Have you heard the term “Sell in May and Go Away“? Wall Street is home to many investing strategies and beliefs. Some are better than others. Today, we will take a look at a few that depend on the time of the year. Generally, some stocks are believed to perform better or worse during certain months or seasons. Being aware of certain beliefs is useful for any investor, but they shouldn’t be followed by the letter. Many factors can influence trends. Let’s begin our analysis of different historical seasonal stock beliefs and trends.
What Is the Meaning of Sell in May and Go Away?
May is just around the corner. Temperatures rise and many pack their bags for a summer trip. What does this mean for the stock market? Sell in May and go away?
The end of spring until the beginning of fall months are usually quieter. They are called the ‘’summery’’ months.
Many investors are on holiday. Trading volume decreases and stock markets generally underperform the other half of the year, the ‘’wintery’’ months. Many investors liquidate part of their holdings when volume decreases in May.
Between 1950 and 2013, the DJIA’s returns between May and October averaged only 0.3%. However, between 2013 and 2021, average returns reached over 5%.
Massive bull runs happened in 2013 (10%), 2017 (8%) and 2020 (11%). These numbers are certainly much higher than the average.
The belief that summer months aren’t as exciting for investors might be on the verge of disappearing.
More and more people have access to the necessary technology and internet connection while on holiday to remain active in the stock market. In any case, the May to October period yielded positive returns 66% of the time since 1928. Little returns are better than no returns.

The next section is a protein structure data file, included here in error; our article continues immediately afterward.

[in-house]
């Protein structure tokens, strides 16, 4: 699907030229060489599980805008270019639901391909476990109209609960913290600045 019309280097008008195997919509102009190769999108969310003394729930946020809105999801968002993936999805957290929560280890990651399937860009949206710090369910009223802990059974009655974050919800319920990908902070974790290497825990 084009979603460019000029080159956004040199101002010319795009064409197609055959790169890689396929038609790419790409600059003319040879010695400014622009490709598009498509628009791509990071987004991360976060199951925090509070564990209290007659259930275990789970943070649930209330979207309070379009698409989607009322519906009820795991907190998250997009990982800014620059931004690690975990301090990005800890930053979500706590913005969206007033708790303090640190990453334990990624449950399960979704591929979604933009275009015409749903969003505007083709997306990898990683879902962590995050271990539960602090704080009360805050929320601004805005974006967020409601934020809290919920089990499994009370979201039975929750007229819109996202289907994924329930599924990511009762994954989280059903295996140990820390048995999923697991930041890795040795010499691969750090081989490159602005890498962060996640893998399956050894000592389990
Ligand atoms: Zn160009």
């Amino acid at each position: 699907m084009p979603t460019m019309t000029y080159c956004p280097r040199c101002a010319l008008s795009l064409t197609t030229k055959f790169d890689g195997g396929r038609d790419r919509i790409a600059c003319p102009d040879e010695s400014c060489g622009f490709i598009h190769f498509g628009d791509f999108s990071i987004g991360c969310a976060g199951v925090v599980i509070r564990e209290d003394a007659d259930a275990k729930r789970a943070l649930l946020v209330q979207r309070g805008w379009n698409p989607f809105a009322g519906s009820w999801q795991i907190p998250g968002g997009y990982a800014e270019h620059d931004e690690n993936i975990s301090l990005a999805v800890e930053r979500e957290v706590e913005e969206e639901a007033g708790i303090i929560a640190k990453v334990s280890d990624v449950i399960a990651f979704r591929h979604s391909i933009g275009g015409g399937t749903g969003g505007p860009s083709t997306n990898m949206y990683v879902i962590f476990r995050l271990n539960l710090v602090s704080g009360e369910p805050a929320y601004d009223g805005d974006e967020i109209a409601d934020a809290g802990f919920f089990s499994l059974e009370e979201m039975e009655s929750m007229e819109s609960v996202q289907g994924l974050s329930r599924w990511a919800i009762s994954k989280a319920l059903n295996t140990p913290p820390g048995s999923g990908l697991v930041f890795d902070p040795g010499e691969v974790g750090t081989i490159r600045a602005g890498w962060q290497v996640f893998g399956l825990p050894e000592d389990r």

Markets change every year, and now more than ever. The amount of investors worldwide increases daily. New trends are created every year, bringing investors back to action. It seems like there aren’t any more valid reasons to log out from the stock market.
With the summery months approaching, let’s see what the stock market has in store for us. Take it one week at a time during that period to see where the market is heading and adjust your strategy accordingly.
November – April
Next, let’s take a look at the best months to invest. Historically, the wintery months outperformed the summery months. In fact, between 1950 and 2013, average returns from November to April were 7.5%. Much more money is injected into the stock market during colder months.
Why November to April?
There are many reasons why the stock market performs better during this period. US mid-terms are at the beginning of November. This can send the stock market up or down, depending on the news. T
hanksgiving, Black Friday, and the holiday season are usually times of spending. Every year, big tech companies, e-commerce platforms, and many other businesses post record sales.
Why does everyone have more money towards the end of the year? Holiday bonuses, commissions, or gifts usually come before the winter holidays and the money gets reinvested into the economy.
Before the end of the year, we usually see a drop in stock prices. Why? Since the markets are closed for more than a weekend, investors sell portions of their holdings to avoid possible bad news.
Also, selling bad investments for capital losses and to offset capital gains. Finally, it’s the holidays and people want to enjoy their time with their family and loved ones. Stocks don’t always plummet before the holidays, but it’s often a possibility.
The rest of the cold months often see nice stock market gains. There isn’t much traveling or holidays during that period. Volume in the markets increases and year-end earnings are released. Other factors can swing the stock market up or down, but historically, November to April are good months to realize some gains.
In the last segment, I purposefully ignored the well-known January Effect. The first few days of each year are crucial for the remaining of the year.
A quick recovery from dumping stock for tax reasons or from a holiday break is often anticipated in the first days of January. If investors decide to stay away from the stock market during that period, it may not be a very fruitful year for stocks. Every year, investors are eager to find out if the January effect is real or not.